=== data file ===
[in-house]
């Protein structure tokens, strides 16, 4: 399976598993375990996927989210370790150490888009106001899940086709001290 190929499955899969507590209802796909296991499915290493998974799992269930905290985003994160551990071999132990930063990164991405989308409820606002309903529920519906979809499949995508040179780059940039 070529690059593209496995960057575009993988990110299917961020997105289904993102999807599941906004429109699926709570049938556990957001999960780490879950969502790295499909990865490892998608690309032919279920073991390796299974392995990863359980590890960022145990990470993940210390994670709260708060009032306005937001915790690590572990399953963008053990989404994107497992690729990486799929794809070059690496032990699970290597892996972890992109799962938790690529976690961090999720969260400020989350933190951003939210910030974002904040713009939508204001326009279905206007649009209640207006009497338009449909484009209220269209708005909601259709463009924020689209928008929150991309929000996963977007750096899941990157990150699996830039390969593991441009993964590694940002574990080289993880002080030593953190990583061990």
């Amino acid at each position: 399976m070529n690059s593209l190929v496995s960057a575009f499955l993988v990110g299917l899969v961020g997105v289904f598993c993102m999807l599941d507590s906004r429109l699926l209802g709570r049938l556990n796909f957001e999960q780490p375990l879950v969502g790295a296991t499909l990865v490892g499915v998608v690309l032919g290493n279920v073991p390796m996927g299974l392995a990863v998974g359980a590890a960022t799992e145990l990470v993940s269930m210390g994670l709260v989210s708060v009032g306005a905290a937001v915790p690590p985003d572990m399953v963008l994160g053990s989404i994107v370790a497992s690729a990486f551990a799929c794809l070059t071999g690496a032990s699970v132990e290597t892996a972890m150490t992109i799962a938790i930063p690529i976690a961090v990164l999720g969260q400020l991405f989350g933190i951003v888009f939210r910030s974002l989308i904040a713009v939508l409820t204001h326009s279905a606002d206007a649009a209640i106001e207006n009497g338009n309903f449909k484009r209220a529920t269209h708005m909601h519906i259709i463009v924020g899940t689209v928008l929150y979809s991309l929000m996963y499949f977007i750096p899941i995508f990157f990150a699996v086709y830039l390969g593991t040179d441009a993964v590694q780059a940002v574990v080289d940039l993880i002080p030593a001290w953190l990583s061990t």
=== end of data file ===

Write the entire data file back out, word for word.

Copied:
[in-house]
């Protein structure tokens, strides 16, 4: 399976598993375990996927989210370790150490888009106001899940086709001290 190929499955899969507590209802796909296991499915290493998974799992269930905290985003994160551990071999132990930063990164991405989308409820606002309903529920519906979809499949995508040179780059940039 070529690059593209496995960057575009993988990110299917961020997105289904993102999807599941906004429109699926709570049938556990957001999960780490879950969502790295499909990865490892998608690309032919279920073991390796299974392995990863359980590890960022145990990470993940210390994670709260708060009032306005937001915790690590572990399953963008053990989404994107497992690729990486799929794809070059690496032990699970290597892996972890992109799962938790690529976690961090999720969260400020989350933190951003939210910030974002904040713009939508204001326009279905206007649009209640207006009497338009449909484009209220269209708005909601259709463009924020689209928008929150991309929000996963977007750096899941990157990150699996830039390969593991441009993964590694940002574990080289993880002080030593953190990583061990």
């Amino acid at each position: 399976m070529n690059s593209l190929v496995s960057a575009f499955l993988v990110g299917l899969v961020g997105v289904f598993c993102m999807l599941d507590s906004r429109l699926l209802g709570r049938l556990n796909f957001e999960q780490p375990l879950v969502g790295a296991t499909l990865v490892g499915v998608v690309l032919g290493n279920v073991p390796m996927g299974l392995a990863v998974g359980a590890a960022t799992e145990l990470v993940s269930m210390g994670l709260v989210s708060v009032g306005a905290a937001v915790p690590p985003d572990m399953v963008l994160g053990s989404i994107v370790a497992s690729a990486f551990a799929c794809l070059t071999g690496a032990s699970v132990e290597t892996a972890m150490t992109i799962a938790i930063p690529i976690a961090v990164l999720g969260q400020l991405f989350g933190i951003v888009f939210r910030s974002l989308i904040a713009v939508l409820t204001h326009s279905a606002d206007a649009a209640i106001e207006n009497g338009n309903f449909k484009r209220a529920t269209h708005m909601h519906i259709i463009v924020g899940t689209v928008l929150y979809s991309l929000m996963y499949f977007i750096p899941i995508f990157f990150a699996v086709y830039l390969g593991t040179d441009a993964v590694q780059a940002v574990v080289d940039l993880i002080p030593a001290w953190l990583s061990t």